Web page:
There aren’t many areas that can boast a range of activities like snowboarding, surfing, and climbing, all within a 4-hour drive of each other. The Pacific Northwest is the perfect location for such a rare feat. With a snowboard bag filled with clothes and climbing gear, my girlfriend and I set off for an adventure with way too much sun, fun, and food.
I started snowboarding about 18 years ago, and as a child fantasized about going to a summer snowboard camp. When I noticed our trip out west began a mere 1.5 hours away from Whistler, I quickly replaced my suitcase with a snowboard bag. It may have taken 18 years, a flight across the country, and a bit of trespassing, but I finally acquired the snowboard camp experience I’ve always dreamt about. After a fulfilling 3-hour window worth of snowboarding, I couldn’t help but turn around and snap a picture of the horizon. It’s always a treat to observe how the depth of a mountain range is so defined by its color.
I’d also like to take this time to enforce the importance of sunblock. Heed this warning especially when riding out in the mountains next summer. It may seem like a magical winter wonderland, but remind yourself that it is the summer and you are standing on a giant icy reflector. The smell a burning flesh is a bit unsightly.
Under the merciless observation of the sun, ( a theme consistent with much of our trip) it was time to kick off our Vancouver visit by wandering the city. Early in the day we stumbled upon the VanDusen Botanical Garden. Seeing nature in captivity has never been something I seek out, but this particular park was an exception. Amongst the hedge mazes and art installations, our eyes were treated to a menagerie of natural hues. It was inspiring to see all of the wonderful contrasts provided by mother nature. My favorite location at the garden was the Korean pavilion, where vibrant man-made colors complimented the flowers surrounding it.
Squamish is the rock climbing mecca of Canada; like a Yosemite of the North.
Only being 45 minutes away from Vancouver, I had to make the pilgrimage. After a hike up The Chief and a day filled with bouldering it was nice to relax and look out over the various vistas at our disposal. Looking out into the Howe Sound, the pristine water and cloud-wreathed mountains beyond were gorgeous. I wish I had taken more pictures of our adventures or documented the vivid sunsets, but sometimes you can’t help but live in the moment.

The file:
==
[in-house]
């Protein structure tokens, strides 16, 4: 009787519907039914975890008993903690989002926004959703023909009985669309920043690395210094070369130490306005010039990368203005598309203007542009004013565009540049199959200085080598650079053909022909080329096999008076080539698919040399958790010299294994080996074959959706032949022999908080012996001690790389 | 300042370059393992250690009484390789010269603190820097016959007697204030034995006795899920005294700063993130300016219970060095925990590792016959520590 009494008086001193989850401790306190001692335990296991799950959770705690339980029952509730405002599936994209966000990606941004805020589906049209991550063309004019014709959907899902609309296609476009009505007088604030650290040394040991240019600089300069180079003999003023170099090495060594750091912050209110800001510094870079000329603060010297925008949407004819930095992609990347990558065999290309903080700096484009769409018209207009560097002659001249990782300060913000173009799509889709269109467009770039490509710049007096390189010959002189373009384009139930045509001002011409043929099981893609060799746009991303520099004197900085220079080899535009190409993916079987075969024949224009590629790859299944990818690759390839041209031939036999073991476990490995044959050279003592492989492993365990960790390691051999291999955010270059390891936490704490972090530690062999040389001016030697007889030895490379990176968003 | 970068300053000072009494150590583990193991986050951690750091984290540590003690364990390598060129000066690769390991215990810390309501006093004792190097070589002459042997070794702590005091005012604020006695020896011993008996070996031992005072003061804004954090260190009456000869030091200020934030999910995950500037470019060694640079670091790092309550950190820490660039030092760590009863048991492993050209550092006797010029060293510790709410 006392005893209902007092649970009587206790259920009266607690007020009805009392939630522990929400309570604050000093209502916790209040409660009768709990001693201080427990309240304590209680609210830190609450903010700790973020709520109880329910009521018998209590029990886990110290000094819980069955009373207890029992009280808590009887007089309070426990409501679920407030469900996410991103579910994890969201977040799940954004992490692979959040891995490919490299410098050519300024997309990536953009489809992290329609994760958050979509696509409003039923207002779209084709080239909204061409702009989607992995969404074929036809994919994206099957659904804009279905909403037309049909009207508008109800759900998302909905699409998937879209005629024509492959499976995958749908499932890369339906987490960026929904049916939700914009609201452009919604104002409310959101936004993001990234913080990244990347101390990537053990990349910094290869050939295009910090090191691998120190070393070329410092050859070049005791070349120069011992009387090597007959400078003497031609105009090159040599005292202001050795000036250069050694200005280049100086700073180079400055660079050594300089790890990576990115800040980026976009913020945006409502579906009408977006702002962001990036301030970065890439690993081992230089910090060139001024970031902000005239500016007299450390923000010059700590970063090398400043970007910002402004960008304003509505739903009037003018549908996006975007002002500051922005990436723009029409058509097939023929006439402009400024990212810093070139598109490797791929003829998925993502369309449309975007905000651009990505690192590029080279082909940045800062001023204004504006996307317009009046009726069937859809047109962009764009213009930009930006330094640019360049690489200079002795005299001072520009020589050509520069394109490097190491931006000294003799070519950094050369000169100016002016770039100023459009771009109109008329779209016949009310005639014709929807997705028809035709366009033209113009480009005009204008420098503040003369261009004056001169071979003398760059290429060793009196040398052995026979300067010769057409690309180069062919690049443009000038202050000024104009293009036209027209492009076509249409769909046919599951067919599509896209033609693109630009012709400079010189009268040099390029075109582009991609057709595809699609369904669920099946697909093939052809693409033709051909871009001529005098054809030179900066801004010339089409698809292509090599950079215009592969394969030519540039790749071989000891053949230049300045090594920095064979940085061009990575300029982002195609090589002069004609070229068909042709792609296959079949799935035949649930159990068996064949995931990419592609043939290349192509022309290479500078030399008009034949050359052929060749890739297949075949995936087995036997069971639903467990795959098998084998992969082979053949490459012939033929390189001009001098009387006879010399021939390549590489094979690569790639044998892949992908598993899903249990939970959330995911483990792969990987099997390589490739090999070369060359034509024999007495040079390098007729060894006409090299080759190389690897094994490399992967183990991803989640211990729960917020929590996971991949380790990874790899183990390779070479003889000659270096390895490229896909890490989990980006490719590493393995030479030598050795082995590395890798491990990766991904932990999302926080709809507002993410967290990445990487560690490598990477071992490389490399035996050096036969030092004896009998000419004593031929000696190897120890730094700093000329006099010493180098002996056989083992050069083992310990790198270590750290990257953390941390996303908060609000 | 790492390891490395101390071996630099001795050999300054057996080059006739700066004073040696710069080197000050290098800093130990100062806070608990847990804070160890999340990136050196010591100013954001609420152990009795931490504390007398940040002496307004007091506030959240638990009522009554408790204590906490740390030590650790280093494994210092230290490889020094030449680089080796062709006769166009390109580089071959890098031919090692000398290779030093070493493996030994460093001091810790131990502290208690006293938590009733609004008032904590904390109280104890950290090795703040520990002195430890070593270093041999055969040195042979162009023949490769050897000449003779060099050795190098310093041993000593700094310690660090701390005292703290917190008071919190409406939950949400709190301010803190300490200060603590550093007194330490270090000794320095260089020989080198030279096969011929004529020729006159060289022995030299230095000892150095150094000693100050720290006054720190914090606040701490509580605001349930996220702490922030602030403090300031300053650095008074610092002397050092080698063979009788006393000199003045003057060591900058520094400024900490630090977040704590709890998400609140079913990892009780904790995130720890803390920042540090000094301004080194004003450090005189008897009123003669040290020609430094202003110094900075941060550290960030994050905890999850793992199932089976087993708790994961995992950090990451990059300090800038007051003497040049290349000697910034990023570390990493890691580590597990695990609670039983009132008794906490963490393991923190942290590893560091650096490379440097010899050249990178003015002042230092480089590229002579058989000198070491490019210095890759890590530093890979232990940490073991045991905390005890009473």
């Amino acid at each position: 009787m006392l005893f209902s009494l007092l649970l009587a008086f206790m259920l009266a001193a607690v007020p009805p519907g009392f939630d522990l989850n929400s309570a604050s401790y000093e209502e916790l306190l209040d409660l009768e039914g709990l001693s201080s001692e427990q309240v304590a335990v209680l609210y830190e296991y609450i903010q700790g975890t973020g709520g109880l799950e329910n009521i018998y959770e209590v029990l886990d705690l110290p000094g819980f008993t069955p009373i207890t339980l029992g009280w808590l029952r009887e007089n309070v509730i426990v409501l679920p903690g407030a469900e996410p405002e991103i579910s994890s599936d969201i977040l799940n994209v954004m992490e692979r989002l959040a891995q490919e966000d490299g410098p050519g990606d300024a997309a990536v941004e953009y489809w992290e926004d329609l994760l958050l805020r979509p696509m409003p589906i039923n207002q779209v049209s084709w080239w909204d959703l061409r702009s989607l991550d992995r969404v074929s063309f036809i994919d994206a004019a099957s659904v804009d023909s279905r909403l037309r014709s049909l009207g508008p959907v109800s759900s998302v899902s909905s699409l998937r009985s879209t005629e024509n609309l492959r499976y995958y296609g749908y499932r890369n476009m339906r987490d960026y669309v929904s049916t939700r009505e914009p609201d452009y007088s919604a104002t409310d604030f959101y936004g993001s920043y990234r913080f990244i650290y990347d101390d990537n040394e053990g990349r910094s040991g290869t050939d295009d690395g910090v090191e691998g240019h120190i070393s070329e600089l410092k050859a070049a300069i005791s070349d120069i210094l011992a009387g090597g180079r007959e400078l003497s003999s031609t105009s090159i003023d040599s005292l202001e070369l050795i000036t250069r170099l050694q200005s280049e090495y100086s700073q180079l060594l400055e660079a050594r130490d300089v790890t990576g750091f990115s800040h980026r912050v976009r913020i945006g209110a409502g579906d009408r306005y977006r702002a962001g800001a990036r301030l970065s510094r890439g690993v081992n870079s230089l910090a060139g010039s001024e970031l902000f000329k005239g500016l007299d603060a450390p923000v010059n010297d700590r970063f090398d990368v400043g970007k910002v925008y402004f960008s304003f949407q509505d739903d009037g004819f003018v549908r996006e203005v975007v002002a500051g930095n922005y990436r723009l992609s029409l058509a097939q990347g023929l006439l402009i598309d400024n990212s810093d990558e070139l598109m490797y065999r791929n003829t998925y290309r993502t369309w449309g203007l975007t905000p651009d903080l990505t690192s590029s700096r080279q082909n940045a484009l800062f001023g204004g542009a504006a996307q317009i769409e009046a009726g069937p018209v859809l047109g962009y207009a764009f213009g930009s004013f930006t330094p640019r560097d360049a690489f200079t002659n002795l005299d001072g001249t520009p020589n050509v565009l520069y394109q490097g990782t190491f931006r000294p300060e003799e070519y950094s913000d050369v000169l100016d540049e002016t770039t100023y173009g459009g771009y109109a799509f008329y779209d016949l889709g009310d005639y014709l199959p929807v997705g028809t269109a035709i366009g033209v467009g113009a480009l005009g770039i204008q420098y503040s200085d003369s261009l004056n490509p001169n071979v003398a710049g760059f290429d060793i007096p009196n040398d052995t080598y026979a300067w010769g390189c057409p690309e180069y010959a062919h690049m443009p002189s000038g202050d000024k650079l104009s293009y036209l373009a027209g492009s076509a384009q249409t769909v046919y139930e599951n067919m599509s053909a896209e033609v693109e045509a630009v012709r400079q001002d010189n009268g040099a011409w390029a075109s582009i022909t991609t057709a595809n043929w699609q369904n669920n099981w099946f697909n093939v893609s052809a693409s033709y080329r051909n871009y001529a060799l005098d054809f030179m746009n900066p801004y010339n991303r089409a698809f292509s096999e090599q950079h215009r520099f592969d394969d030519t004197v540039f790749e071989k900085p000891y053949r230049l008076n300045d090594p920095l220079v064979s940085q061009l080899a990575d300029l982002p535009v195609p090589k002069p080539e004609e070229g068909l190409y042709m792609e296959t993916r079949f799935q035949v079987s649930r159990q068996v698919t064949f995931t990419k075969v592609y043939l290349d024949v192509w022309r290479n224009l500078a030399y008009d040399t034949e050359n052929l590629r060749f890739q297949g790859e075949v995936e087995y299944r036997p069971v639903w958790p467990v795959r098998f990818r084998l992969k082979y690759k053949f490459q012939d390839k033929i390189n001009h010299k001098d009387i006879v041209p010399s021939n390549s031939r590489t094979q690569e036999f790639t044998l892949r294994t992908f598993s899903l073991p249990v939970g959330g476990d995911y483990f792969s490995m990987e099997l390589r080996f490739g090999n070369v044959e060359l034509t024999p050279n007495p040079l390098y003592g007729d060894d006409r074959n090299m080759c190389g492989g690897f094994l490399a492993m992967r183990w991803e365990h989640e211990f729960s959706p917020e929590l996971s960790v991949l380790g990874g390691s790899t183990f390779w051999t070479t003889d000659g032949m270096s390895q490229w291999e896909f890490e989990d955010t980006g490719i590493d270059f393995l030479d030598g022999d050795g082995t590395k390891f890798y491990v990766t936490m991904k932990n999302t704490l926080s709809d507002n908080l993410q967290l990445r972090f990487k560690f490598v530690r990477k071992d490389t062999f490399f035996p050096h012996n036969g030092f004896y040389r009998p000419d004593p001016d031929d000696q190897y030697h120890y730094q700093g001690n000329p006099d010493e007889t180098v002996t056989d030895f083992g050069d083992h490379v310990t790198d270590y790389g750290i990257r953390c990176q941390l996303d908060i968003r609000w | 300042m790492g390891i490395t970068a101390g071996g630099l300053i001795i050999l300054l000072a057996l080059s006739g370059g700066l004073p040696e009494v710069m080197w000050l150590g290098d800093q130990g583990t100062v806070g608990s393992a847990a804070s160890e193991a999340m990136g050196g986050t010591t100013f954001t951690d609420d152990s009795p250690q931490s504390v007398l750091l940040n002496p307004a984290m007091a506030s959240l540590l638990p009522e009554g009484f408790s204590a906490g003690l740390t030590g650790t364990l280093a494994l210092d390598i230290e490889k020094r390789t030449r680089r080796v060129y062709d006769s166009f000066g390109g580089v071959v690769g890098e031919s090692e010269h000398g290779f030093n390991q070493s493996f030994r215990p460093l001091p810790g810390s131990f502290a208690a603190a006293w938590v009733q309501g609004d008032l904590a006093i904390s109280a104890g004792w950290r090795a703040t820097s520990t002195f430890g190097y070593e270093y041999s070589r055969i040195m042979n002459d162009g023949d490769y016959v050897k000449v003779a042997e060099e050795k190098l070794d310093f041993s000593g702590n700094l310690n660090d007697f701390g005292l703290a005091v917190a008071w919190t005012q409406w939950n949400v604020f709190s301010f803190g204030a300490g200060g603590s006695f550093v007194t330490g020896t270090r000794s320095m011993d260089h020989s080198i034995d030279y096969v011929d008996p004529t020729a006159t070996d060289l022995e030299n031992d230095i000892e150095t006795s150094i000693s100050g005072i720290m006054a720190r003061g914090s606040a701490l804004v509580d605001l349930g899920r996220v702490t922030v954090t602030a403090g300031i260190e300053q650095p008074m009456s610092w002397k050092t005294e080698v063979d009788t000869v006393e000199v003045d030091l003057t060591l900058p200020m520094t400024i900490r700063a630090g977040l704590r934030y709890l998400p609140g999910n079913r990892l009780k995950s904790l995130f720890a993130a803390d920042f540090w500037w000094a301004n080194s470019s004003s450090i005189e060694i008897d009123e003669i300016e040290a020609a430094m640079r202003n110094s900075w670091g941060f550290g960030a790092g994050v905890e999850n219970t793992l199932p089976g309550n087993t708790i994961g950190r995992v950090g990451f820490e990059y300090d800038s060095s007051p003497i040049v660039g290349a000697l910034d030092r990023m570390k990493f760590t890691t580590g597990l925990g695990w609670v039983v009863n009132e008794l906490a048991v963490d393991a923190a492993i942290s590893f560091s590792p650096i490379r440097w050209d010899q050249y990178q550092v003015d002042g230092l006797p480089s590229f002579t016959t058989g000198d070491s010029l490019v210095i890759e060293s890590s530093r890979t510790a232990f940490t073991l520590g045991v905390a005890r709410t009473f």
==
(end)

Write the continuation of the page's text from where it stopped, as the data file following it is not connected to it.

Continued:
After watching 3 seasons of Portlandia and having no other reference point for the city. I was interested to see how many Carrie Brownstein or Fred Armisen incarnations I’d run into. Sadly, this never happened, but luckily the city provides innumerable destinations to please tourists and locals alike. The waterways of Portland were always teeming with the passage of boats, rafts, and kayaks, which could be viewed from stretching boardwalks along busy city streets. One thing that left a lasting impression was the food. Every city block sports an impressive assortment of cuisines – you’d be hard-pressed to find a bad eating spot. When your appetite has been conquered, there are hundreds of cool boutiques to check out. One such market is tucked away in East Portland, the Grand Marketplace. Within you’ll find an amazing selection of antiques and other rarities that’ll have you looking around for hours. While searching around I noticed awesome antique filing drawers. The fading color with an onset of rust was screaming for my attention. Combined with old packaging on top and around, it was hard to not see a lovely warm palette forming.
Of course, our trip to Portland wouldn’t be complete without a trip to the Pacific Ocean. Even with 50-degree water, our hunger to go surfing could not be stopped. After suiting up in a heavier wetsuit, it was time to catch some small waves (A lot of ocean water was consumed that day). Once I had conceded that the ocean had conquered us, I honored my worthy foe by photographing it and the coast surrounding it. Due to the low tide that day, we were treated to seeing some of the denizens of the ocean. Clinging to rocks, thousands of barnacles appeared. The textures and earthy tones were a pleasant surprise as they laid exposed under a cloudless blue sky.
After trying out my sea legs I needed to get back to the security of being surrounded by rocks and trees. Known for it’s amazing ski/snowboard resort, Mt. Hood is also home to some hidden gems. In the summer, the surrounding area is home to some great sport climb locations as well as miles of hiking trails. After a brief climbing detour, we set off to check out Tamanawas Falls. This brief hike (about 4 miles round trip) leads the way to an amazing waterfall that you can walk behind. I loved the vivid green moss which covered the surrounding rocks within the area.
Without a doubt, I highly recommend taking a trip out to the Pacific Northwest. The region’s seemingly infinite wilderness and encouraged outdoor culture will guarantee you a lot of sunshine and inspiring sights. With year-round activities to keep you occupied – I can’t see why anyone would ever want to leave.